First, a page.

Cardiovascular System - Ductus Venosus

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A personal message from Dr Mark Hill (May 2020)  
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I have decided to take early retirement in September 2020. During the many years online I have received wonderful feedback from many readers, researchers and students interested in human embryology. I especially thank my research collaborators and contributors to the site. The good news is Embryology will remain online and I will continue my association with UNSW Australia. I look forward to updating and including the many exciting new discoveries in Embryology!

Introduction

Fetal ductus venosus cartoon
Fetal Ductus Venosus
Fetal ductus venosus cartoon
Fetal circulation

Ductus Venosus describes the vitelline blood vessel lying within the liver that connects (shunts) the portal and umbilical veins to the inferior vena cava and also acts to protect the fetus from placental overcirculation.

Postnatally this shunt functionally closes (93% of infants at 2 weeks) then structurally closes and degenerates to form it the ligamentum venosum. A comparison oat day 3 of postnatal shunt closures; 94% of infants have a closed ductus arteriosus, while only 12% had a closed ductus venosus.[1]


Abnormalities include an absence or patently. Absence can cause hydrops fetalis and the umbilical vein then drains directly into the inferior vena cava or right atrium. A patent or persistent ductus venosus describes postnatal failure of this vessel to close.


Cardiovascular Links: cardiovascular | Heart Tutorial | Lecture - Early Vascular | Lecture - Heart | Movies | 2016 Cardiac Review | heart | coronary circulation | heart valve | heart rate | Circulation | blood | blood vessel | blood vessel histology | heart histology | Lymphatic | ductus venosus | spleen | Stage 22 | cardiovascular abnormalities | OMIM | 2012 ECHO Meeting | Category:Cardiovascular
Historic Embryology - Cardiovascular 
1902 Vena cava inferior | 1905 Brain Blood Vessels | 1909 Cervical Veins | 1909 Dorsal aorta and umbilical veins | 1912 Heart | 1912 Human Heart | 1914 Earliest Blood-Vessels | 1915 Congenital Cardiac Disease | 1915 Dura Venous Sinuses | 1916 Blood cell origin | 1916 Pars Membranacea Septi | 1919 Lower Limb Arteries | 1921 Human Brain Vascular | 1921 Spleen | 1922 Aortic-Arch System | 1922 Pig Forelimb Arteries | 1922 Chicken Pulmonary | 1923 Head Subcutaneous Plexus | 1923 Ductus Venosus | 1925 Venous Development | 1927 Stage 11 Heart | 1928 Heart Blood Flow | 1935 Aorta | 1935 Venous valves | 1938 Pars Membranacea Septi | 1938 Foramen Ovale | 1939 Atrio-Ventricular Valves | 1940 Vena cava inferior | 1940 Early Hematopoiesis | 1941 Blood Formation | 1942 Truncus and Conus Partitioning | Ziegler Heart Models | 1951 Heart Movie | 1954 Week 9 Heart | 1957 Cranial venous system | 1959 Brain Arterial Anastomoses | Historic Embryology Papers | 2012 ECHO Meeting | 2016 Cardiac Review | Historic Disclaimer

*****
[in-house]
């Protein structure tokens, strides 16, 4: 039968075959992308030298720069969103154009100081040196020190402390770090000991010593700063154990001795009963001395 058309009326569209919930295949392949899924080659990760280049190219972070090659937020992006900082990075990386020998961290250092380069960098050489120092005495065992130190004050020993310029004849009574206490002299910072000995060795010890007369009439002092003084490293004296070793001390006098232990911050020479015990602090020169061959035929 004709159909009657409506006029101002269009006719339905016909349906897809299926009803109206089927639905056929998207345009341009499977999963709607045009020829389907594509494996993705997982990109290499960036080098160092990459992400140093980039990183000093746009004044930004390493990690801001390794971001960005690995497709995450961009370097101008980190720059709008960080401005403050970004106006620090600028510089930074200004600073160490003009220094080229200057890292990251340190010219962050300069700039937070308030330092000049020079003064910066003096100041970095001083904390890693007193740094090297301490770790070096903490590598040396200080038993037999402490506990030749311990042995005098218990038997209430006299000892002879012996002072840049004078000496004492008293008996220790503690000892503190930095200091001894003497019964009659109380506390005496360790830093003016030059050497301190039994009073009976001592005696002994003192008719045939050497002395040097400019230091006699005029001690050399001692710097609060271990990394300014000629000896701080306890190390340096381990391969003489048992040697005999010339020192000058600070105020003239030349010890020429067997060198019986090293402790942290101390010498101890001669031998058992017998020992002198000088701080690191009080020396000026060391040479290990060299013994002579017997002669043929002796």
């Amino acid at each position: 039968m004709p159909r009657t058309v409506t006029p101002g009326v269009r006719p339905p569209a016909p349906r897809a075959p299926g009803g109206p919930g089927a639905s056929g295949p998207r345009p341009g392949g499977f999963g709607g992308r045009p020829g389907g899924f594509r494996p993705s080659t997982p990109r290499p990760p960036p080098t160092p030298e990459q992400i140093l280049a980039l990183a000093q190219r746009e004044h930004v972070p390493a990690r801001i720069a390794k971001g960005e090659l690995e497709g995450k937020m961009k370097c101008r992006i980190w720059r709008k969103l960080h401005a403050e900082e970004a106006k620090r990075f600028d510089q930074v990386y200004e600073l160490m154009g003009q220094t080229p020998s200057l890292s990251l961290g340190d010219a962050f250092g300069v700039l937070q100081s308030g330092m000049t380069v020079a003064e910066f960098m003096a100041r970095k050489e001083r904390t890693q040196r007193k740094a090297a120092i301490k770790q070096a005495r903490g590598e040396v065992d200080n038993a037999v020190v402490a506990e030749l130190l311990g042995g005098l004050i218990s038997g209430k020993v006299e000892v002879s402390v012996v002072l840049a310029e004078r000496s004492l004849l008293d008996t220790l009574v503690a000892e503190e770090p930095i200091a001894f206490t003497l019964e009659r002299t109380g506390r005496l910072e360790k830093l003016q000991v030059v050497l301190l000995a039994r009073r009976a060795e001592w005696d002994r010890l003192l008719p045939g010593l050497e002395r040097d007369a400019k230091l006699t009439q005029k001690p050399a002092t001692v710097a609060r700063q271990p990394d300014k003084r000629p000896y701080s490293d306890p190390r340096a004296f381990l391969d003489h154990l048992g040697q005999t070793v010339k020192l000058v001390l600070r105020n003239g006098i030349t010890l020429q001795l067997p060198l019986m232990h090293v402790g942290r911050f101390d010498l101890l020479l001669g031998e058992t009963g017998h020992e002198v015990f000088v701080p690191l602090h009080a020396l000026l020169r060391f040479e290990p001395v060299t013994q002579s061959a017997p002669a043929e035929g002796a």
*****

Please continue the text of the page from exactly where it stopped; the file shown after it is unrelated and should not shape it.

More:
Some Recent Findings

  • Reference ranges for ductus venosus velocity ratios in pregnancies with normal outcomes[2] "Singleton pregnancies from 11 to 38 weeks with exactly established gestational ages (GAs) were recruited for the study. A total of 902 velocity wave ratios and ductus venosus PIVs were used for reference ranges. The S/v, S/D, and v/D ratios were not changed with GA (P > .05 for all). The PIV and S/a, v/a, and D/a ratios were reduced with GA (P < .0001 for all). Significant reductions in the means and standard deviations of the PIV and S/a, v/a, and D/a ratios were observed between 17 and 18 weeks' gestation. Therefore, nomograms were separately created between 11 and 17 weeks and 18 and 38 weeks."
More recent papers
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<pubmed limit=5>Ductus Venosus</pubmed>

Embryonic Development

Stage 13

Stage 13 image 075.jpg

Stage 22

Stage 22 image 083.jpg


Fetal Development

Fetal ductus venosus ultrasound

Fetal ductus venosus ultrasound[3]

Links: Ultrasound

Physiology

Fetal ductus venosus pressure wave 01.jpg

Fetal ductus venosus pressure wave

Abnormalities

Patent Ductus Venosus

Patent or Persistent ductus venosus (postnatal 8 years) connecting the left portal vein to the inferior vena cava.[4]

Postnatal persistant ductus venosus ultrasound 02.jpg Postnatal persistant ductus venosus ultrasound 03.jpg
Tomography Two-dimensional echocardiography
Postnatal persistant ductus venosus ultrasound 03.jpg
 ‎‎Patent
Ductus Venosus
Page | Play
Links: Computed Tomography | OMIM 601466 Patent Ductus Venosus

References

  1. <pubmed>9377136</pubmed>
  2. <pubmed>24449737</pubmed>
  3. <pubmed>17374167</pubmed>| Cardiovasc Ultrasound.
  4. <pubmed>24688239</pubmed>| Ann Pediatr Cardiol.

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Cite this page: Hill, M.A. (2020, July 13) Embryology Cardiovascular System - Ductus Venosus. Retrieved from https://embryology.med.unsw.edu.au/embryology/index.php/Cardiovascular_System_-_Ductus_Venosus

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© Dr Mark Hill 2020, UNSW Embryology ISBN: 978 0 7334 2609 4 - UNSW CRICOS Provider Code No. 00098G